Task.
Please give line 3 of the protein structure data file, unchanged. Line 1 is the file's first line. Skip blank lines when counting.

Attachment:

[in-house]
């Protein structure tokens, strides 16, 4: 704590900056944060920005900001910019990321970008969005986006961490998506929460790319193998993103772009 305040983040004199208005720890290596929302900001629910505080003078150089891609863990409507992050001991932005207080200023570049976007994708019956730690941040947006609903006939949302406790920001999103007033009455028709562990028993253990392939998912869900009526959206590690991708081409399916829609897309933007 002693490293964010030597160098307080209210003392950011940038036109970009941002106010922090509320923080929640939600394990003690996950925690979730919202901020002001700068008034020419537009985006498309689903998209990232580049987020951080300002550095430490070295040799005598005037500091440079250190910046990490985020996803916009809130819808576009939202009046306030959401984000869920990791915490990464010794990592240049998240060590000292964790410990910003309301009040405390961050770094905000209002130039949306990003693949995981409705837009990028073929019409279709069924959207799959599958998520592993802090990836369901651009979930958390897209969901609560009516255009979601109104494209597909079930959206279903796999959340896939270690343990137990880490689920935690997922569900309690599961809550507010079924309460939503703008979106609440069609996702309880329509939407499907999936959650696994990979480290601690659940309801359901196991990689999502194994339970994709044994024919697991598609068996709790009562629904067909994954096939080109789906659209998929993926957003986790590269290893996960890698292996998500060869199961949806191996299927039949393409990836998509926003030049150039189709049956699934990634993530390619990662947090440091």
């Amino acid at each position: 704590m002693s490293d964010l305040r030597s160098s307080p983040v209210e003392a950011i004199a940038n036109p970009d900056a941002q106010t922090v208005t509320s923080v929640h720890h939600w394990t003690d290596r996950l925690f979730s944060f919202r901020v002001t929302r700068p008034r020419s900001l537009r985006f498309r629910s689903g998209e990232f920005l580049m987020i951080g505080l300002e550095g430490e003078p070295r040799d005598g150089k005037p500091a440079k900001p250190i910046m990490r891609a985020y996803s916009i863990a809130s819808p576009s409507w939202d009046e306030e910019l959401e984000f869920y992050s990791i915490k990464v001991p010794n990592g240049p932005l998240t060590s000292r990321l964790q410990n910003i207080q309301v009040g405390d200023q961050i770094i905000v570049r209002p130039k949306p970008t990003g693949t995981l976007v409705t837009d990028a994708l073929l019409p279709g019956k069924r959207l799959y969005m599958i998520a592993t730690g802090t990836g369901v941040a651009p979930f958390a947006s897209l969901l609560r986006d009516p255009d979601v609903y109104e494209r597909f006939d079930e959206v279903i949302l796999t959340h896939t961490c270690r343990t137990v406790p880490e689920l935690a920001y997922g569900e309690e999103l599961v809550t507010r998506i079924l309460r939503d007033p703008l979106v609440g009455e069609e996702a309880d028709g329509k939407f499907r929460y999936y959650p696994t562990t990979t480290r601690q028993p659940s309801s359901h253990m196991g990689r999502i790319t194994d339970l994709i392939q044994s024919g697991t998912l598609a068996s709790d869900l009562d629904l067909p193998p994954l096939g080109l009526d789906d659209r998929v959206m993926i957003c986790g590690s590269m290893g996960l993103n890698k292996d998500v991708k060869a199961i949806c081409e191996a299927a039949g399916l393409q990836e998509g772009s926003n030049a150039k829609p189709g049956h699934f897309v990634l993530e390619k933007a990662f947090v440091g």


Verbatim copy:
């Amino acid at each position: 704590m002693s490293d964010l305040r030597s160098s307080p983040v209210e003392a950011i004199a940038n036109p970009d900056a941002q106010t922090v208005t509320s923080v929640h720890h939600w394990t003690d290596r996950l925690f979730s944060f919202r901020v002001t929302r700068p008034r020419s900001l537009r985006f498309r629910s689903g998209e990232f920005l580049m987020i951080g505080l300002e550095g430490e003078p070295r040799d005598g150089k005037p500091a440079k900001p250190i910046m990490r891609a985020y996803s916009i863990a809130s819808p576009s409507w939202d009046e306030e910019l959401e984000f869920y992050s990791i915490k990464v001991p010794n990592g240049p932005l998240t060590s000292r990321l964790q410990n910003i207080q309301v009040g405390d200023q961050i770094i905000v570049r209002p130039k949306p970008t990003g693949t995981l976007v409705t837009d990028a994708l073929l019409p279709g019956k069924r959207l799959y969005m599958i998520a592993t730690g802090t990836g369901v941040a651009p979930f958390a947006s897209l969901l609560r986006d009516p255009d979601v609903y109104e494209r597909f006939d079930e959206v279903i949302l796999t959340h896939t961490c270690r343990t137990v406790p880490e689920l935690a920001y997922g569900e309690e999103l599961v809550t507010r998506i079924l309460r939503d007033p703008l979106v609440g009455e069609e996702a309880d028709g329509k939407f499907r929460y999936y959650p696994t562990t990979t480290r601690q028993p659940s309801s359901h253990m196991g990689r999502i790319t194994d339970l994709i392939q044994s024919g697991t998912l598609a068996s709790d869900l009562d629904l067909p193998p994954l096939g080109l009526d789906d659209r998929v959206m993926i957003c986790g590690s590269m290893g996960l993103n890698k292996d998500v991708k060869a199961i949806c081409e191996a299927a039949g399916l393409q990836e998509g772009s926003n030049a150039k829609p189709g049956h699934f897309v990634l993530e390619k933007a990662f947090v440091g």